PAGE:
Chipmunks, also called chipmunks or just squirrels, are quite unusual pets. In order to keep them as species-appropriate as possible, we two-legged friends have to come up with a few tricks. This includes a spacious cage, a lot of employment opportunities – and above all a special feeding. The animals are seldom if ever tame and, if in doubt, will not be examined by a vet without a fight. The diet of chipmunks is all the more important. This is because health, employment, care and trust in them can be regularly promoted. Not to be forgotten is the seasonal rhythm of the animals. In other words, feeding chipmunks properly is an art in itself. One that can also be a lot of fun.
What and how do chipmunks eat in nature?
Wild chipmunks are usually solitary. However, with a surprisingly large territory. Up to one hectare of space is required per animal. The reason for this lies in the diet of the small rodents. Since they hibernate, like our native squirrels, they are busy looking for food for the rest of the year. A large territory is required for this, because only then can the demand per squirrel be adequately covered. Intruders are vehemently repelled for the same reason. Chipmunks can be pretty aggressive if need be. No wonder, considering that any predator can mean not surviving the winter. And so the chipmunks in the wild have developed their very own strategy to ensure their survival.
First on the menu are:
- and occasionally smaller insects, bird eggs and invertebrates.
Insects are usually destroyed immediately because they cannot be hoarded for long. Everything else is stored in underground pantries. These are hidden in a real labyrinth of tunnels, which the chipmunks laboriously create. Such caves and tunnels always have a certain structure. There are sleeping caves, rubbish tunnels, droppings, escape routes and also storage areas.
Chipmunks pay meticulous attention to the cleanliness and functionality of their burrow. In winter they spend most of the day here, so of course everything has to be well prepared so that the squirrel is well taken care of until spring and doesn’t get sick or go hungry.
Chipmunk teeth and their peculiarities
Of course, as rodents, squirrels also have incisors. 22 pieces in total in adult specimens, of which 4 incisors and 18 molars. Canines are absent. Although squirrels occasionally prey on animal food, they do not “tear” it, making the presence of canines or fangs superfluous.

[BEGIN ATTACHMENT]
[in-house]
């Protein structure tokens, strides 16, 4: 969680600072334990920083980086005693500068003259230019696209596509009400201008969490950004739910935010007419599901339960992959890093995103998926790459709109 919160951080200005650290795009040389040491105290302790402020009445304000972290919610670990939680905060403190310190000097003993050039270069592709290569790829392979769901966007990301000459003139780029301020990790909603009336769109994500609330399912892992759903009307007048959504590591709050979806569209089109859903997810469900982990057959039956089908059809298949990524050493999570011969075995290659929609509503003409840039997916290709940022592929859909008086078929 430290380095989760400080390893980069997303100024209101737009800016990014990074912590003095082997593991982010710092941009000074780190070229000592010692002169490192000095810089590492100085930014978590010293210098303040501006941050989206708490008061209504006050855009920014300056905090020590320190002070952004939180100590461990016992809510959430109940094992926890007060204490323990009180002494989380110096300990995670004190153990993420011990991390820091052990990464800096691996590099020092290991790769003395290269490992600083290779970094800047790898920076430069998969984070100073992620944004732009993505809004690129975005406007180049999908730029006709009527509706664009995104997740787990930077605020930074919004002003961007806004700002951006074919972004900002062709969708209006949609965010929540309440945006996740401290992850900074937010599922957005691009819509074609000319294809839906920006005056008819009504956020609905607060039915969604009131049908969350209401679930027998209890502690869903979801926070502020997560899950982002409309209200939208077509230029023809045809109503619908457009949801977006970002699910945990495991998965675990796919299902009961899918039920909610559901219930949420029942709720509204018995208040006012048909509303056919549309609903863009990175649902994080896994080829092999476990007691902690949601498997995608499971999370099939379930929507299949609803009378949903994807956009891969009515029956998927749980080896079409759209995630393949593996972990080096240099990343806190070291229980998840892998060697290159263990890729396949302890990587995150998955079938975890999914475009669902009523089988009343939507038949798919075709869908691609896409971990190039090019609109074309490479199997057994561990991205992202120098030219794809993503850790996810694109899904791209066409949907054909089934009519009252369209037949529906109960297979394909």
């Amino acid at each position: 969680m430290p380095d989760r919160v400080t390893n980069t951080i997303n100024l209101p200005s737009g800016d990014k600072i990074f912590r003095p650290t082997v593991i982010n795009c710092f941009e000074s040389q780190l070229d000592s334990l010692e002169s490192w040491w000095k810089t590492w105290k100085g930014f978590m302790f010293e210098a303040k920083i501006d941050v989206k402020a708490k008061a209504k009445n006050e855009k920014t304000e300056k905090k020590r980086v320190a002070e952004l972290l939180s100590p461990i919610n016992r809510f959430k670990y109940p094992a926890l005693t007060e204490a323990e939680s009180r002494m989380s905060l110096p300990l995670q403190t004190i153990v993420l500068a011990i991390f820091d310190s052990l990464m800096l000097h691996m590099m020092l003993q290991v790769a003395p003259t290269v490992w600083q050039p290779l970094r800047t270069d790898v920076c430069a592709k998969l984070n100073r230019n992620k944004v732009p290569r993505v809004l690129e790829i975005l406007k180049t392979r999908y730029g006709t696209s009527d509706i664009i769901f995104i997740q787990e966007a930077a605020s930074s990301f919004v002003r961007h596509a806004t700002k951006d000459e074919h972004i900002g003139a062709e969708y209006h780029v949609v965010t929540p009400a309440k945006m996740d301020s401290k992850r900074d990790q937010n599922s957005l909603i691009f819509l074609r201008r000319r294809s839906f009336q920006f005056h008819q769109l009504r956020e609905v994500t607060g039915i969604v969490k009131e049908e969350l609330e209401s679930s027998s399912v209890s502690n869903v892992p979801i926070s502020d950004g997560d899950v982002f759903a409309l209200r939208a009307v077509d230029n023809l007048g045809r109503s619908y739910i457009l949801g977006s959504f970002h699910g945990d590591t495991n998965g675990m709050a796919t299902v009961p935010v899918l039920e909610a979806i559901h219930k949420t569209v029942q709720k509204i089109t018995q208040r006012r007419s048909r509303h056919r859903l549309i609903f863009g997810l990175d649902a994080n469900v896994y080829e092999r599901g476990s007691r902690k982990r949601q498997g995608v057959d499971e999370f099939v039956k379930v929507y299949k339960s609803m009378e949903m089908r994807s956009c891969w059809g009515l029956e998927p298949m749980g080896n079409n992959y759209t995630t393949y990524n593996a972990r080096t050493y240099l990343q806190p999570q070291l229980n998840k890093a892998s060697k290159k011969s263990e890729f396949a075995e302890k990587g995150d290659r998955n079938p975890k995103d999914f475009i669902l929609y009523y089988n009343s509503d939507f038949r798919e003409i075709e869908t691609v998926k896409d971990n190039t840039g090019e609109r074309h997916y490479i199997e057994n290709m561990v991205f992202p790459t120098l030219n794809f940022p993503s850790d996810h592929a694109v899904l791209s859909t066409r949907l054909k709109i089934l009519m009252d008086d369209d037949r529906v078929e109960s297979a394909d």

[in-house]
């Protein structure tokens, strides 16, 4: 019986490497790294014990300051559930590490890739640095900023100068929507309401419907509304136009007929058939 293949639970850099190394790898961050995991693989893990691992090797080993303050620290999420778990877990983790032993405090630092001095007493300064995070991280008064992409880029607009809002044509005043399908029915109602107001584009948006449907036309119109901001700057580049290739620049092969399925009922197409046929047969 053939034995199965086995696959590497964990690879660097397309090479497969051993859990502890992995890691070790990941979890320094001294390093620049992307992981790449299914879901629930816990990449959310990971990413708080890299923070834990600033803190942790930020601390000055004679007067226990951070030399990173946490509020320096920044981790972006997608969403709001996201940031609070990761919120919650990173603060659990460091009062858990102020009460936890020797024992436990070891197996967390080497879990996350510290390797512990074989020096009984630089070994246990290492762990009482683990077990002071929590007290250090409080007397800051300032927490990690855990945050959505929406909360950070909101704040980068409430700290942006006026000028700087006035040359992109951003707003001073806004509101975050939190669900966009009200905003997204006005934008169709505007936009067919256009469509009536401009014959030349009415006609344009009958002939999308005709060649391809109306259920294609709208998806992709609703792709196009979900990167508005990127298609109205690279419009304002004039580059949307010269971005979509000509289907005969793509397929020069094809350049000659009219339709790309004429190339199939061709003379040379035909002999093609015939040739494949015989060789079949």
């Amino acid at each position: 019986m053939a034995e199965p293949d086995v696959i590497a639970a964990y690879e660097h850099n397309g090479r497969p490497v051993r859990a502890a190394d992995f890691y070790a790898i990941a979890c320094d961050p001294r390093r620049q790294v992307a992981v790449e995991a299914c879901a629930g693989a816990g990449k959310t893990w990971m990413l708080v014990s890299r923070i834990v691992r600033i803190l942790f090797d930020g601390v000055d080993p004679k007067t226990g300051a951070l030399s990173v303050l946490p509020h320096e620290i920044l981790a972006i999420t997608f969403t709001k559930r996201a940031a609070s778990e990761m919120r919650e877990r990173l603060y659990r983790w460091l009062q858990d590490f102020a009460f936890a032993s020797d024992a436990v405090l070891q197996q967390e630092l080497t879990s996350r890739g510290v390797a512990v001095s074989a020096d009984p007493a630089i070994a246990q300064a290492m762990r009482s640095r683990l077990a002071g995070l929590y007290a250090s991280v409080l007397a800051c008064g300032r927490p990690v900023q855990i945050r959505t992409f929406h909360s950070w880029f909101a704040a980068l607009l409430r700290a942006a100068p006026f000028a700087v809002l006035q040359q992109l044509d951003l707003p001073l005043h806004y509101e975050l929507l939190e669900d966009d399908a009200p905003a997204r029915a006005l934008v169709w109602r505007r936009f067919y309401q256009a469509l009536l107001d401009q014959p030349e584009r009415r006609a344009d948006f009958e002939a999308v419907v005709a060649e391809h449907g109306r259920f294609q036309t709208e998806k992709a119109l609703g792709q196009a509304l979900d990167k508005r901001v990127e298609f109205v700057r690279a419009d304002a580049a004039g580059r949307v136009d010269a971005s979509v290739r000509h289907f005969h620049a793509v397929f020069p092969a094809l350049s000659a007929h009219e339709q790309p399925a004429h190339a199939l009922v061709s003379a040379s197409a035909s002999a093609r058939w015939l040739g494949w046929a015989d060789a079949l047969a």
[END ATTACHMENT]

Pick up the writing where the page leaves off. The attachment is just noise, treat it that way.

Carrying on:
It is important to know, however, that incisors grow throughout life and therefore have to be used constantly. Otherwise, there will be injuries in the mouth, pain or even starvation because food can no longer be broken up and ingested.
Chipmunk cheek pouches
The diet of the chipmunks has also produced another special feature. Namely the cheek pockets on both sides. A surprisingly large amount of food fits in it. The bags can expand many times over and are therefore used to transport the food from the place where it was found to the underground building.
So everything that is found on the way ends up in the jaws left and right and is collected. Of course, the squirrel also eats on site, depending on how hungry it is and whether the situation is safe. Another reason for the aggressive territorial behavior of the small rodents. After all, nobody wants to be disturbed when eating or even robbed.
Nutrition of the young
Only during the mating season and during rearing does this behavior change temporarily. However, it is so short-term that the period has little effect on nutrition. The mother collects more food only to raise the young. The young animals are first breastfed and then provided with crushed food. Once they are able to leave the burrows, they follow their mothers and learn from her how to gather (and occasionally hunt) food. However, they become sexually mature in their first year of life and the territorial conflict prevails again, so that the offspring have to go their own way.
In addition, the fact that chipmunks are diurnal makes them attractive to a certain group of predators that also hunt during the day. In turn, the squirrel is on the menu of birds of prey and raccoons. The eternal circle of life. But what about keeping pets? Who is the hunter and who is the gatherer?
The feeding plan for the pet chipmunk
One might think that just as chipmunks collect food, humans collect impressions of them. Because watching the cute animals and their behavior is really exciting. And insightful at the same time. This applies above all to their diet, which presents itself as a challenge for the owner and, at the same time, as a varied experience over and over again.
Unfortunately, domesticated chipmunks suffering from malnutrition are not uncommon. Obesity, indigestion, damage to the liver and gastrointestinal tract, and inflammation can result. The principle is therefore a feeding that is as natural as possible, based on the conditions that a wild squirrel would have.
Composition of meals
Ready-made food for chipmunks is actually now available in stores and at high-quality pet shops. However, experience with squirrels as pets is still limited. Long-term effects and feed additives in diseases are hardly known, more so with experienced breeders than in the shop. Beginners should not necessarily rely on on-site advice.
Ideally, the ready-made feed should be optimally tailored to the special requirements of the animals, but the obligation to check always lies with the owner. It is therefore better to provide more information than too little.